20. Light Water Reactor Sustainability Newsletter

    Broader source: All U.S. Department of Energy (DOE) Office Webpages (Extended Search)

    and nuclear waste disposal. Dr. Corradini has extensive research experience in the phenomenology of beyond design basis Meet the New LWRS Program Pathway Lead accidents in light...

  1. Light Water Reactor Sustainability Program Integrated Program Plan

    SciTech Connect (OSTI)

    McCarthy, Kathryn A. [INL; Busby, Jeremy [ORNL; Hallbert, Bruce [INL; Bragg-Sitton, Shannon [INL; Smith, Curtis [INL; Barnard, Cathy [INL

    2014-04-01T23:59:59.000Z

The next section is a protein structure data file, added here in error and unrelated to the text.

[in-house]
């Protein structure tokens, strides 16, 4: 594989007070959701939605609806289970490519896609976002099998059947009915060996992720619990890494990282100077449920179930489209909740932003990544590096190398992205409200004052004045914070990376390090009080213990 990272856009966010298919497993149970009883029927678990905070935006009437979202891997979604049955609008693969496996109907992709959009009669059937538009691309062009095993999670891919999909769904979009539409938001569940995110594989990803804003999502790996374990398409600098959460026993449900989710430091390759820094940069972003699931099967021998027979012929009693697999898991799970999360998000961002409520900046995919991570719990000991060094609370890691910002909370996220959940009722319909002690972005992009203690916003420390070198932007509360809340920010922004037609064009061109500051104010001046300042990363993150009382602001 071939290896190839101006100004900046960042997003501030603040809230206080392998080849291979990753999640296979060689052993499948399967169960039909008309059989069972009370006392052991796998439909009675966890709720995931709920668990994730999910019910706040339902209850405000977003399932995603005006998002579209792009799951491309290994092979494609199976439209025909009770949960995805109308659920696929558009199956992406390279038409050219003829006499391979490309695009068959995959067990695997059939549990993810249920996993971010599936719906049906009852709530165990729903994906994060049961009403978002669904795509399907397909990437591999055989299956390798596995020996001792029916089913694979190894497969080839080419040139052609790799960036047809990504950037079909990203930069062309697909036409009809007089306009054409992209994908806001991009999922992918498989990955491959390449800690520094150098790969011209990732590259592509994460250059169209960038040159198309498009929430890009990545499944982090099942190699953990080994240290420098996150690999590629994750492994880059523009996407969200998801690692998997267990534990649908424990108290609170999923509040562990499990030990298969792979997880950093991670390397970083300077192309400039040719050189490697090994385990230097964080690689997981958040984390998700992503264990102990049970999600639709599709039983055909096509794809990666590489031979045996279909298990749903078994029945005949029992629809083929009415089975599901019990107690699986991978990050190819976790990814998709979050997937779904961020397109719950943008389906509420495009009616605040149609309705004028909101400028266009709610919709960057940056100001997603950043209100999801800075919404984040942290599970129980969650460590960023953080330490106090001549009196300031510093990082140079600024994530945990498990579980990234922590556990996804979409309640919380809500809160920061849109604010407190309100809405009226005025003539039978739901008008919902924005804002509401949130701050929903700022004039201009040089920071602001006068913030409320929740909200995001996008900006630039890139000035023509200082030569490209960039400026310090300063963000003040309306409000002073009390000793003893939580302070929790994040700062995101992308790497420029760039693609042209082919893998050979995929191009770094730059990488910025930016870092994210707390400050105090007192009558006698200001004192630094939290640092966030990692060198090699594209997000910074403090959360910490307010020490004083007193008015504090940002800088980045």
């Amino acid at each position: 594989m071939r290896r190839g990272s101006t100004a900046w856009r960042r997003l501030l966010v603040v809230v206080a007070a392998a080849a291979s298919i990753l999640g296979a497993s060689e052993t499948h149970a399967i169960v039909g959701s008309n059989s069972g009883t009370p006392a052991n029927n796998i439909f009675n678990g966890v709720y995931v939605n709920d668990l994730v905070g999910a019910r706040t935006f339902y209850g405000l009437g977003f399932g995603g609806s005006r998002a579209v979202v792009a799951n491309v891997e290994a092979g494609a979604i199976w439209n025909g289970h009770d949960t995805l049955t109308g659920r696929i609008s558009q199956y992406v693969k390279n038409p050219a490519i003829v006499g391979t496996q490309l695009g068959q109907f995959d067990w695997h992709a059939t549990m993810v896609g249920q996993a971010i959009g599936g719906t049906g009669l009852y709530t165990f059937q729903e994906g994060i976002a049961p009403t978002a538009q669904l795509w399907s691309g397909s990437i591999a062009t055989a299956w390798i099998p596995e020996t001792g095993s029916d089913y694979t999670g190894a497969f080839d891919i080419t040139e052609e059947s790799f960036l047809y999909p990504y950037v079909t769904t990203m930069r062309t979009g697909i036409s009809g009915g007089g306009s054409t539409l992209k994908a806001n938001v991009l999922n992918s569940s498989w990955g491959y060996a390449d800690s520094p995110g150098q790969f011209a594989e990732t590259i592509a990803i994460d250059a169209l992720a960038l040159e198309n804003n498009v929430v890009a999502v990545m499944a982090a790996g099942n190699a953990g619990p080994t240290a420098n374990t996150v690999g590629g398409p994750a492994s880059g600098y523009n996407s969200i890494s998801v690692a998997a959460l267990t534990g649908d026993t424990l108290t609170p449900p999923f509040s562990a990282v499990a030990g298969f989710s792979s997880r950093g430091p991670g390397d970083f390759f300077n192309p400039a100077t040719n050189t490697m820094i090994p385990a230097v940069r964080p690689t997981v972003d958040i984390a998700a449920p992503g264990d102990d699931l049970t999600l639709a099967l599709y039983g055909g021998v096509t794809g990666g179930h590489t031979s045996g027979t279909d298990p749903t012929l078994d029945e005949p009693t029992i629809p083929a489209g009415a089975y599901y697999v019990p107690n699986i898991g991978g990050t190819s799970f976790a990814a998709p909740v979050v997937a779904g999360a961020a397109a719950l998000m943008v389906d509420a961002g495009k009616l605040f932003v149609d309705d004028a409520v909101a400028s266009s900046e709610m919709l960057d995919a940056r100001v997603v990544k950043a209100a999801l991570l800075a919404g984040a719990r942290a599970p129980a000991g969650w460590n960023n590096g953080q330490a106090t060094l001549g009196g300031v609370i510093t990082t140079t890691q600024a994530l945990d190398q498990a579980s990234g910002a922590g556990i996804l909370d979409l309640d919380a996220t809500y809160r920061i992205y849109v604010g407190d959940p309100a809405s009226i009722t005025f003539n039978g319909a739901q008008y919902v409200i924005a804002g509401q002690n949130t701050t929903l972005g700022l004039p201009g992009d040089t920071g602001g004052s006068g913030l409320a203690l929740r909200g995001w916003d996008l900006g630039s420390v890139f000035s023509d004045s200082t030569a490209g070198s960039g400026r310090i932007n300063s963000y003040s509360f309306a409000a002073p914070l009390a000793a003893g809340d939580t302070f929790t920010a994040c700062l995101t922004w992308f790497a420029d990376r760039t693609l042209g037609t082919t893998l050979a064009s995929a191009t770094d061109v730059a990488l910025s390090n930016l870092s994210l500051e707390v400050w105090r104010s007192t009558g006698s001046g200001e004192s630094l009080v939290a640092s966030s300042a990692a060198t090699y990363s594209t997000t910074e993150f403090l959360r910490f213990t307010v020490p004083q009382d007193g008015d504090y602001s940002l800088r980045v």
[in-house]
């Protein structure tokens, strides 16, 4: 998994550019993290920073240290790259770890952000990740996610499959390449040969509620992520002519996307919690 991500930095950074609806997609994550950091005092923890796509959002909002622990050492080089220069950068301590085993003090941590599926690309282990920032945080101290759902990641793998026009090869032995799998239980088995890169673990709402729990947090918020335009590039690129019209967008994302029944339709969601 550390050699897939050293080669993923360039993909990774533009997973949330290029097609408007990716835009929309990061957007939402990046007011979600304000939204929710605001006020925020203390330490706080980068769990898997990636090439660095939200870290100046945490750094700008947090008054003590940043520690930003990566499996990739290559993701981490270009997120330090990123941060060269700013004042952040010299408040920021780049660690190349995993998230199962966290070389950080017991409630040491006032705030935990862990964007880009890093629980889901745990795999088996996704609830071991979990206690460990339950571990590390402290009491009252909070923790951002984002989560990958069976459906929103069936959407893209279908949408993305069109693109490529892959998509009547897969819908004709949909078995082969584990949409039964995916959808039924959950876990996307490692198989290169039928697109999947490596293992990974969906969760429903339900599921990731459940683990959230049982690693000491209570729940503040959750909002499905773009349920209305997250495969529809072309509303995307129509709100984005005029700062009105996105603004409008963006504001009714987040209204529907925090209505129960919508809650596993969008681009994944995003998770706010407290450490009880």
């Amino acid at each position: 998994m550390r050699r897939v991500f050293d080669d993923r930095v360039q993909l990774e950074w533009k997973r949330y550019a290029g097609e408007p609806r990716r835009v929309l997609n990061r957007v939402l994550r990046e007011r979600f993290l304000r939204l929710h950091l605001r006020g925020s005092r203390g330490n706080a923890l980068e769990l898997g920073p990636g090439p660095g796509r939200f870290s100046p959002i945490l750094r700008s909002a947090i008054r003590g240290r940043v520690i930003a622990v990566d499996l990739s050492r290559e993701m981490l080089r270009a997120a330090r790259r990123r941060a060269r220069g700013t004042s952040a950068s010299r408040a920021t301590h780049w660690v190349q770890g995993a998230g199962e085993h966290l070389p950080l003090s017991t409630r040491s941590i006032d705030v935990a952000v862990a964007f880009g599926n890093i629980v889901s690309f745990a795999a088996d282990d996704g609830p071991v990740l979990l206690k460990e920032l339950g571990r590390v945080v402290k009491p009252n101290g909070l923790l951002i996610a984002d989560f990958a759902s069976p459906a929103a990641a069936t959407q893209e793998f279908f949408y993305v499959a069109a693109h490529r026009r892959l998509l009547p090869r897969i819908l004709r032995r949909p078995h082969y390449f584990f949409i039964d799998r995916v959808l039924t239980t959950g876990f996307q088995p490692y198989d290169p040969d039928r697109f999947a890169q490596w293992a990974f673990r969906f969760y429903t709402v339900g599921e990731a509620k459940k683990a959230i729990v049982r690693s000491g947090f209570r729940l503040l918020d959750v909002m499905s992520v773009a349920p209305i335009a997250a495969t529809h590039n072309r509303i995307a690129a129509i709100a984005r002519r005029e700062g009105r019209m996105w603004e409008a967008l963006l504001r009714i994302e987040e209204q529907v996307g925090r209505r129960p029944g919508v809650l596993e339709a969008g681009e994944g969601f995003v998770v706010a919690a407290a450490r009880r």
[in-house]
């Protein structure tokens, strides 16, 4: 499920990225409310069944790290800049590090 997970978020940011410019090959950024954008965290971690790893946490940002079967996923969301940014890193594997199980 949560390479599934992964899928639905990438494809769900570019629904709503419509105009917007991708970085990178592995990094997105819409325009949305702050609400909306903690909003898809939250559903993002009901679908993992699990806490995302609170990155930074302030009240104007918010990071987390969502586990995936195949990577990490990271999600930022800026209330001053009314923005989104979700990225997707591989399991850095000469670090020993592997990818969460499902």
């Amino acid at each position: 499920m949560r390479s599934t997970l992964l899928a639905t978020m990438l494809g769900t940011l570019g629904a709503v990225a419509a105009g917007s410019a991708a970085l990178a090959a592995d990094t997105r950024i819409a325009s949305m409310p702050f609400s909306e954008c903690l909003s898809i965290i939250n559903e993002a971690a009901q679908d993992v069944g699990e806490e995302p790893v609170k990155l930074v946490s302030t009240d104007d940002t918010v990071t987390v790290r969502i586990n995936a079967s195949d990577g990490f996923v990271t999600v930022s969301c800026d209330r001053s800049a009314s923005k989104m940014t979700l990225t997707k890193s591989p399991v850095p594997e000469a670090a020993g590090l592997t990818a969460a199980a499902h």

Nuclear power has safely, reliably, and economically contributed almost 20% of electrical generation in the United States over the past two decades. It remains the single largest contributor (more than 70%) of non-greenhouse-gas-emitting electric power generation in the United States. Domestic demand for electrical energy is expected to experience a 31% growth from 2009 to 2035. At the same time, most of the currently operating nuclear power plants will begin reaching the end of their initial 20-year extension to their original 40-year operating license for a total of 60 years of operation. Figure E-1 shows projected nuclear energy contribution to the domestic generating capacity. If current operating nuclear power plants do not operate beyond 60 years, the total fraction of generated electrical energy from nuclear power will begin to decline—even with the expected addition of new nuclear generating capacity. The oldest commercial plants in the United States reached their 40th anniversary in 2009. The U.S. Department of Energy Office of Nuclear Energy’s Research and Development Roadmap (Nuclear Energy Roadmap) organizes its activities around four objectives that ensure nuclear energy remains a compelling and viable energy option for the United States. The four objectives are as follows: (1) develop technologies and other solutions that can improve the reliability, sustain the safety, and extend the life of the current reactors; (2) develop improvements in the affordability of new reactors to enable nuclear energy to help meet the Administration’s energy security and climate change goals; (3) develop sustainable nuclear fuel cycles; and (4) understand and minimize the risks of nuclear proliferation and terrorism. The Light Water Reactor Sustainability (LWRS) Program is the primary programmatic activity that addresses Objective 1. This document summarizes the LWRS Program’s plans.